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Lesson Transcript

Let's look at some examples.
Listen and repeat or speak along with the native speakers.
Mark Lee: Je viens de New York.
Mark Lee: Je viens de New York.
Hugues Henry: Je viens de Nantes.
Hugues Henry: Je viens de Nantes.
Emma Auge: Je viens de Seattle.
Emma Auge: Je viens de Seattle.
Jack Jones: Je viens de Londres.
Jack Jones: Je viens de Londres.
Lya Mercier: Je viens de Paris.
Lya Mercier: Je viens de Paris.
Mia Martin: Je suis australienne.
Mia Martin: Je suis australienne.
Did you notice how the last speaker uses a different pattern?
She says,
Mia Martin: Je suis australienne. "I'm Australian." Je suis australienne.
First is Je. "I" Je (enunciated). Je.
Next is suis. "Am," as in "I am." Suis (enunciated). Suis.
Suis is from the verb รชtre, meaning "to be." รŠtre.
Together, it's Je suis, meaning "I am." Je suis.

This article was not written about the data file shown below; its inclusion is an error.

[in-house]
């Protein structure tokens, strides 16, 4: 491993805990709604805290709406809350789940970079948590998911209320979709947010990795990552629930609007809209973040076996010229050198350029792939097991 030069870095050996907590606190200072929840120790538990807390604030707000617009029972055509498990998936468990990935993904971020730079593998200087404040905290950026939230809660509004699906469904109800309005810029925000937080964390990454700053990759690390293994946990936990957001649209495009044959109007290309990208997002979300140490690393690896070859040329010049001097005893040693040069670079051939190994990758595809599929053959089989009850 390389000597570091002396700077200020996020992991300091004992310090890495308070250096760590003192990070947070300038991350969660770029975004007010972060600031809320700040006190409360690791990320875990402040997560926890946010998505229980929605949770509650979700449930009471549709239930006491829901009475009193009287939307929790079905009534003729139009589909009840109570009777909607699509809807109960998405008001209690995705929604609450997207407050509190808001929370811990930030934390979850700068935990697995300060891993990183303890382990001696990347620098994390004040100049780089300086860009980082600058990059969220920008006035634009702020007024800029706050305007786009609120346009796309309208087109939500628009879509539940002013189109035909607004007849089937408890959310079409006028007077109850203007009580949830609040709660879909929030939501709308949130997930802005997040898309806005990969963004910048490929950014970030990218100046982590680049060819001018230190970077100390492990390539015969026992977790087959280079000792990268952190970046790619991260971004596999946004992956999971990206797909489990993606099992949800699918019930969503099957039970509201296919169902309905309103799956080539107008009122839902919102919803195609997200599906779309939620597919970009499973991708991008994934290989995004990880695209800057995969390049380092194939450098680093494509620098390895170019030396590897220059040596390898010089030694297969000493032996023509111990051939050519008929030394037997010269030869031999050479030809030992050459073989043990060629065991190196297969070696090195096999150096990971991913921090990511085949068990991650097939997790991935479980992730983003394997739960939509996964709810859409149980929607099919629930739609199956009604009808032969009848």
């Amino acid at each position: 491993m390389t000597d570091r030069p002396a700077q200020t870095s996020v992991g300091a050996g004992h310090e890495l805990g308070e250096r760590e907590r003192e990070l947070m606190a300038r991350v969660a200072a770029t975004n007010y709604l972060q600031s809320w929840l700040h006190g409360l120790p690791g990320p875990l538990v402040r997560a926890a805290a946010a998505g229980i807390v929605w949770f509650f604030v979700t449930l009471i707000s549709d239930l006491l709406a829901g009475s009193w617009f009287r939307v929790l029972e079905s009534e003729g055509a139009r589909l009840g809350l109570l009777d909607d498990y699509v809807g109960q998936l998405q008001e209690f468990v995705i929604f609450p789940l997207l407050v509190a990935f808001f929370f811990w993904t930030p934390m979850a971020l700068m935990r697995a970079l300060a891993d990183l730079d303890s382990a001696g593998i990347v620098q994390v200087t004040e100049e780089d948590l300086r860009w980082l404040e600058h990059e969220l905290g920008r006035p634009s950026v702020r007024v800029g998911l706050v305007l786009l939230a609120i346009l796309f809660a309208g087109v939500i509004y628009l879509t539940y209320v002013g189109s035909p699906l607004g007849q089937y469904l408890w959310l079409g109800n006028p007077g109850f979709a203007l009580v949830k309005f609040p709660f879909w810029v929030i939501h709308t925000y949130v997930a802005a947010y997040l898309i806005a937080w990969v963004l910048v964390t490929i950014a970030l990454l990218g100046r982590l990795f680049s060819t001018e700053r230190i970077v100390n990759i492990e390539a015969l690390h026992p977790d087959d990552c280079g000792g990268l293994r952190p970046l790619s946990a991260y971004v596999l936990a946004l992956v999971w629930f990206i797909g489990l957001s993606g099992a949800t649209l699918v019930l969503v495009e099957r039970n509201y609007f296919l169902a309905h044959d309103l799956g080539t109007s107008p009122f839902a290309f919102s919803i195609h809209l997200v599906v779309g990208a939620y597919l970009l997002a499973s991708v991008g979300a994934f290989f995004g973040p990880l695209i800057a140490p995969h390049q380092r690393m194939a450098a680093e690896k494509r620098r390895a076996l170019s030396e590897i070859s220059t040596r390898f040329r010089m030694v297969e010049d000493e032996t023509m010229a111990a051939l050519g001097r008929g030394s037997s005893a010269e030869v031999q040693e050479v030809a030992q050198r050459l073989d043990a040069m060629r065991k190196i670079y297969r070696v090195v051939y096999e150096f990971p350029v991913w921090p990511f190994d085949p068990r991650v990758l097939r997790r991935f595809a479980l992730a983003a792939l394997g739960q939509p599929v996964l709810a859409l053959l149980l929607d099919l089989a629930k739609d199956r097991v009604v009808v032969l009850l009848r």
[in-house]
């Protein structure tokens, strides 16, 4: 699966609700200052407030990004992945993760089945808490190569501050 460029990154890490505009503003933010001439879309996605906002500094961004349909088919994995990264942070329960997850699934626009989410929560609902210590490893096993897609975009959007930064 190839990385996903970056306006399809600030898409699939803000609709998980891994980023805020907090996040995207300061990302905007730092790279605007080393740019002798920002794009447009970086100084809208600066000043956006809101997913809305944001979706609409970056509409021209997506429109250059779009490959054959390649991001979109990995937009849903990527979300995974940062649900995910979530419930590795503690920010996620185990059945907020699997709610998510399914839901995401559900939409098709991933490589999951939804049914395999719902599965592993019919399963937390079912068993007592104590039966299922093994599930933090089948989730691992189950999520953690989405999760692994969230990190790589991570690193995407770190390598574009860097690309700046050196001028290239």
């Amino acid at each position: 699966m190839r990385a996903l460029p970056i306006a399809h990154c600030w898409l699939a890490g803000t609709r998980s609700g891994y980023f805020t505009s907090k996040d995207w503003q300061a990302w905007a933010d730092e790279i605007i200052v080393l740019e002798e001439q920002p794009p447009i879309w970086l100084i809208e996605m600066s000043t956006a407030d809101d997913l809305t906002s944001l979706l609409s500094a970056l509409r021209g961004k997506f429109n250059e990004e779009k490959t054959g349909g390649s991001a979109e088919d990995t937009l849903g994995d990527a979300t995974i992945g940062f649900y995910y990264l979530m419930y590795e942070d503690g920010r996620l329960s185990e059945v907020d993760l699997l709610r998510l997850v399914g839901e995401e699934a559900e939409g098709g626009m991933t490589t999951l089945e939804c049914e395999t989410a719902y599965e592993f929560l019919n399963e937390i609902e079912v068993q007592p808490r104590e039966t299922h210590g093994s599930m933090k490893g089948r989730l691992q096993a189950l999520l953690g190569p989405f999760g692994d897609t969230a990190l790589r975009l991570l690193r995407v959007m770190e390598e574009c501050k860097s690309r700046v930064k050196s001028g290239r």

After this is australienne, meaning "Australian." Australienne (enunciated). Australienne.
Note, australienne is feminine.
This pattern is
Je suis {NATIONALITY}.
"I'm {NATIONALITY}."
Je suis {NATIONALITY}.
In Mia Martinโ€™s case, she uses a feminine adjective, australienne, to describe herself.
Mia Martin: Je suis australienne.
In the case of a male speaker from Australia, he would use a masculine adjective, australien, to describe himself.
Je suis australien. I'm Australian. Je suis australien.
You should be aware of this pattern, but for this lesson, we'll use the pattern
Je viens de {CITY NAME}.
"I'm from {CITY NAME}."
Je viens de {CITY NAME}.

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Let's look at some more examples.
Listen and repeat or speak along with the native speakers in the video.